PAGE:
I continue with the traversata alta delle Grigne, connecting the Grignetta with the Grignone in a direct line. The most serious part is the descent from the Grignetta (T5). Immediately behind the "lunar excursion module" summit shelter, the route starts with the descent of a 10m near-vertical wall, thankfully secured by a chain. A little further, a signpost (detached and confusingly twisted in the wrong direction) marks the top of the Caminetto Federazione. This gully drops steeply down into the north face of the Grignetta. The rock in the Caminetto Federazione is of considerably lower quality than earlier on, so the fixed chains are quite welcome here as well!

The terrain eases out towards the Bocchetta di Giardino, after which an easy path goes east of the ridge and down towards the Bochetta di Campione (a.k.a. Buco di Grigna), the lowest point between the two Grigne summits. Here, the traversata alta gets more challenging again. After a short, spectacular traverse into the west face, some scrambling brings me back onto the ridge, reaching the grassy summit of Scudo Tremare. The fixed cables here are not in the best state, but they serve mostly just to indicate the correct route anyway, since the scrambling is not too difficult. The terrain ahead still looks daunting, and indeed there are a few more fixed cables, but all in all the scrambling is very pleasant and easier than expected thanks to the excellent rock. (T4)

Around the 2100m contour, the terrain becomes considerably easier. The path does a short traverse into the east face, allowing me to gain the Bivacco Merlini (where the traversata alta joins the normal route onto the Grignone) without significant loss of altitude. I have kept quite a high pace to make up for the time lost with my navigation mistakes on the Grignetta, and I'm paying the price now. The terrain is non-technical for the last 250m of ascent (T2-T3), but it feels like an eternity until I finally reach the summit of the Grignone. I'm exhausted, but I've made it in time for sunset and I can relax in the Rifugio Brioschi, immediately next to the summit. Though the weather is perfect, the hut is only half-full with 13 guests, making for a pleasant atmosphere. One tip: even though we're in Italy, the beer is better than the wine!

Day 2:
Grigna Settentrionale / Rifugio Brioschi - Pialeral - traversata bassa - Piani Resinelli
T3, 300m ascent, 1350m descent, 3h30

After a tiring day on Saturday, the programme is much more relaxed on Sunday. After watching the sunrise and eating breakfast, I descend on the normal route ("via estiva") down towards Pialeral and Alpe Cova. Between ca. 1900m and 1500m, there are two variations. The most common path is apparently the one slightly to the north, that passes above a marked escarpment. Without really thinking about it, I find myself on the other, lower path, that drops down in the valley below the escarpment (one steep T3 section), and joins the other path again just before the picnic spot at Pialeral. My variation is worthwhile thanks to some interesting rock formations. There are two small cabins (one private and the other one open but rather shabby) at the foot of the escarpment as well.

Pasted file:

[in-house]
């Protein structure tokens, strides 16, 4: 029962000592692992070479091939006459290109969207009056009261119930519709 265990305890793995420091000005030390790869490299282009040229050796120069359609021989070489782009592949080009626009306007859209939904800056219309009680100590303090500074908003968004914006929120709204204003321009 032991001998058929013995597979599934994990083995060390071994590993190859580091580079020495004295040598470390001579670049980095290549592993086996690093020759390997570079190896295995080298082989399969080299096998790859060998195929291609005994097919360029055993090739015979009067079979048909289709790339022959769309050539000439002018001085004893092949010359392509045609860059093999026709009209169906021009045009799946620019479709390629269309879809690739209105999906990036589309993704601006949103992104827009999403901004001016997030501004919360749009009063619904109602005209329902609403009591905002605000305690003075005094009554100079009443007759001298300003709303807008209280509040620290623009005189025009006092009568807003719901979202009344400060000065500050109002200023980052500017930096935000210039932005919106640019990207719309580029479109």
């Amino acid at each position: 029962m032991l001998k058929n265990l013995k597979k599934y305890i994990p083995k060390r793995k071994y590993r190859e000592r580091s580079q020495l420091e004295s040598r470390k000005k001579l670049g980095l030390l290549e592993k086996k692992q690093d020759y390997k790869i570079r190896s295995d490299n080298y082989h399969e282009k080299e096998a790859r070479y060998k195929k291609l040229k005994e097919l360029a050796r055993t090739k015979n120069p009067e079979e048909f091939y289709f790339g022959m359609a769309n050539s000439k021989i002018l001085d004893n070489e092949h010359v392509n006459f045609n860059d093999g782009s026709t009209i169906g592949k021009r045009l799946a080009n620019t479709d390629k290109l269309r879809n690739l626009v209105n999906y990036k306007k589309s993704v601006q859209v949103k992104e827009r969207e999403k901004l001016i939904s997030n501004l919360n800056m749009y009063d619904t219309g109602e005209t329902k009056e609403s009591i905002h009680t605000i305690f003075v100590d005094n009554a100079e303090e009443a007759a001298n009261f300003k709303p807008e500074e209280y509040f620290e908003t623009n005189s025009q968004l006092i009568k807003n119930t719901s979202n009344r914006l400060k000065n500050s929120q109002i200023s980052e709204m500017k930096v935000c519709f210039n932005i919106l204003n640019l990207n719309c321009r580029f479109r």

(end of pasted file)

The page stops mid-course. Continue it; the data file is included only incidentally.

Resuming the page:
I return to Piani dei Resinelli using the traversata bassa (T1-T2), which starts at a signpost at Alpe Cova. The easy path descends down to the Valle dei Grassi Lunghi, crossing the river at an altitude of about 1100m. Afterwards, the traversata bassa gradually climbs again towards the large building of the Alpe Muscera, which is already clearly visible from Alpe Cova. Another kilometer along a dirt road brings me back to the car at the Rigugio Soldanella.

----

It's easy to understand why the massif of the Grigne is one of most popular mountains in Lombardia, and used to be a "playground" for the likes of Emilio Comici, Riccardo Cassin, Walter Bonatti. There are endless possibilities on the mountain in all grades of difficulty, all in amazing scenery. Though it's not fair to pick favourites, I have one anyway: the "direttissima" on the Grignetta really is an exceptionally stunning trail. But the rest of the Grigne massif is equally worthy of an exploration. I will definitely be coming back for more!

Final notes
* The Grigne massif is covered by Swisstopo map 287 "Menaggio". However, this map is woefully incomplete, outdated and inaccurate. Different local maps are available, which are usually much more complete with regards to the existing trails, but have shameful lack of topographical detail. I'm yet to see a satisfying map of the area.
* The grades used by the Italian Hikr community are quite out of sync with the official SAC Wanderskala guidelines. Expect the routes to be considerably harder than the grades given in Italian Hikr reports! On the mountain, signposts have CAI grades on them. The most common ones are "E" ("escursioniti", roughly corresponding to white-red-white in Switzerland) and "EE" ("escursionisti esperti", roughly corresponding to white-blue-white in the Swiss Alps).

Hike partners: Stijn


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Comments (1)


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MicheleK says:
Sent 6 October 2017, 00h47
Hello Stijn, how are you? Grigne Massiv is among the top classic in Italy and home turf to many famous climbers in Italy from the group Ragni di Lecco... check them out... cheers Michele